Most Georgians spend most of their lives on the job. Between the long hours, stressful commutes and fast food lunches, it's hard to stay in shape. A growing number of companies are trying to make it easier for employees to get healthy.
Dale Van Hooser is a senior IT director at Georgia Pacific's downtown Atlanta headquarters. Georgia Pacific is partnering with wellness company Virgin Health Miles to try to inspire its 35,000 employees to get healthier.
"We issue challenges to one another, so all of a sudden people that don't normally get up from their desk all day are getting up out of their cubes, and they're walking around the building, they're walking around downtown," Van Hooser said.
The company not only gives employees pedometers, they offer up to $500 a year for workers to step up their game.
"There are five levels in our program, and each time that they hit a different level, of steps, they are able to then earn a cash bonus to them, which they can take immediately, or they can kind of hold out until they obtain their entire $500," said Tyneshia Farmer.
For non-walkers, there's an onsite fitness center with weights and workout machines, plus a basketball court and fitness coaches.
"I exercise every morning, come in here and throughout the day, people come in and out of here. There's a lot of classes that they put on here that the gym, group classes that these people participate in, as well as personal trainers," Van Hooser said.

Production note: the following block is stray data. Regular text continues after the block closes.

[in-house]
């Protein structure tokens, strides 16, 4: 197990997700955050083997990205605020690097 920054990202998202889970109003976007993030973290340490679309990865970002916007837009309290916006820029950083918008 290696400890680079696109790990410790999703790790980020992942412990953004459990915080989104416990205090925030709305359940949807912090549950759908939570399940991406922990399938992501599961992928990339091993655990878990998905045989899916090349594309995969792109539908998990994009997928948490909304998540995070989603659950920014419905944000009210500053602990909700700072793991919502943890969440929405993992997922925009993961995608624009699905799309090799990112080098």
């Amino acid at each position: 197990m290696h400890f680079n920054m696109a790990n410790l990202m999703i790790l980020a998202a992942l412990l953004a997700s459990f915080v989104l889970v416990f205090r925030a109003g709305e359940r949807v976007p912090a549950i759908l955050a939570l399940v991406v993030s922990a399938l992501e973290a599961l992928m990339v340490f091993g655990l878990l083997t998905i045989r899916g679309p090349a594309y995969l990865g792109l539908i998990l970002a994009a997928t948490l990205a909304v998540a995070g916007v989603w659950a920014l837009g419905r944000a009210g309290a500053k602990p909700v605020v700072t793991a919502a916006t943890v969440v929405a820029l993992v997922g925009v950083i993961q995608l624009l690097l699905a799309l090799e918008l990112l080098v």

The company cafeteria is packed with healthy, fresh foods. Employees are encouraged to keep track of their numbers, such as their cholesterol level and BMI and blood pressure. They check in at the Virgin Health Miles kiosk in the lobby.
There's also a minute clinic and a CVS pharmacy in the lobby.
Van Hooser likes the competitions that draw in people who've worked there for years, but never met.
"All of a sudden you see those people come together at noon time to go out and walk, spend time together and challenge one another," Van Hooser said.
Three years in, about 40 percent of the headquarters' employees have joined the wellness program.
"They love the benefit of the extra incentive. They're loving the increased activity. Noticing, being able to track that, ‘Hey I'm not as active as I thought I was, I need to step up my game,' so to speak," Farmer said.
Farmer said that if your company can't afford a wellness program, seek out the free health resources like the American Heart Association or the American Cancer Society.
It's too soon to say if Georgia Pacific's wellness program will pay off financially, but Farmer said what's good for employees is good for business.